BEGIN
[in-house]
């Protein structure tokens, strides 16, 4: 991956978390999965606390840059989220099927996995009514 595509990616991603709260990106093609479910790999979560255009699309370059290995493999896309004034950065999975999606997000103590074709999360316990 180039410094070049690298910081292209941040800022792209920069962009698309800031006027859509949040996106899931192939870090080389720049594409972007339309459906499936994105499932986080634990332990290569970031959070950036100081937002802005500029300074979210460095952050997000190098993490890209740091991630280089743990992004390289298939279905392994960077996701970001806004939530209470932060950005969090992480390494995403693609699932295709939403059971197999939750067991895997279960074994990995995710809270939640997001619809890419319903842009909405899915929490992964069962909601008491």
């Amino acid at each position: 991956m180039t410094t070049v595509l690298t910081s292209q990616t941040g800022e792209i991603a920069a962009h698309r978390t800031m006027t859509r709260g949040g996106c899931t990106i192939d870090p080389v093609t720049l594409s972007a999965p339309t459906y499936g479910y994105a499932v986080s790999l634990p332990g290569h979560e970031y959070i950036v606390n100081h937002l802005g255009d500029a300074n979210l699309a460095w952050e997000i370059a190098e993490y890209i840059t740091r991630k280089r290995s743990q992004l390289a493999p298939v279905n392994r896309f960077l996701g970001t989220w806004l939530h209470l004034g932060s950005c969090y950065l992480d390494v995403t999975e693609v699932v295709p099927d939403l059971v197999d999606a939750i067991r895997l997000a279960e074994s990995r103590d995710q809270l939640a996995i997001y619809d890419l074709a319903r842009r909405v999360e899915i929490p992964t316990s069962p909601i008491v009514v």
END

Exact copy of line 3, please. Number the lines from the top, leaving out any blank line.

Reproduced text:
């Amino acid at each position: 991956m180039t410094t070049v595509l690298t910081s292209q990616t941040g800022e792209i991603a920069a962009h698309r978390t800031m006027t859509r709260g949040g996106c899931t990106i192939d870090p080389v093609t720049l594409s972007a999965p339309t459906y499936g479910y994105a499932v986080s790999l634990p332990g290569h979560e970031y959070i950036v606390n100081h937002l802005g255009d500029a300074n979210l699309a460095w952050e997000i370059a190098e993490y890209i840059t740091r991630k280089r290995s743990q992004l390289a493999p298939v279905n392994r896309f960077l996701g970001t989220w806004l939530h209470l004034g932060s950005c969090y950065l992480d390494v995403t999975e693609v699932v295709p099927d939403l059971v197999d999606a939750i067991r895997l997000a279960e074994s990995r103590d995710q809270l939640a996995i997001y619809d890419l074709a319903r842009r909405v999360e899915i929490p992964t316990s069962p909601i008491v009514v």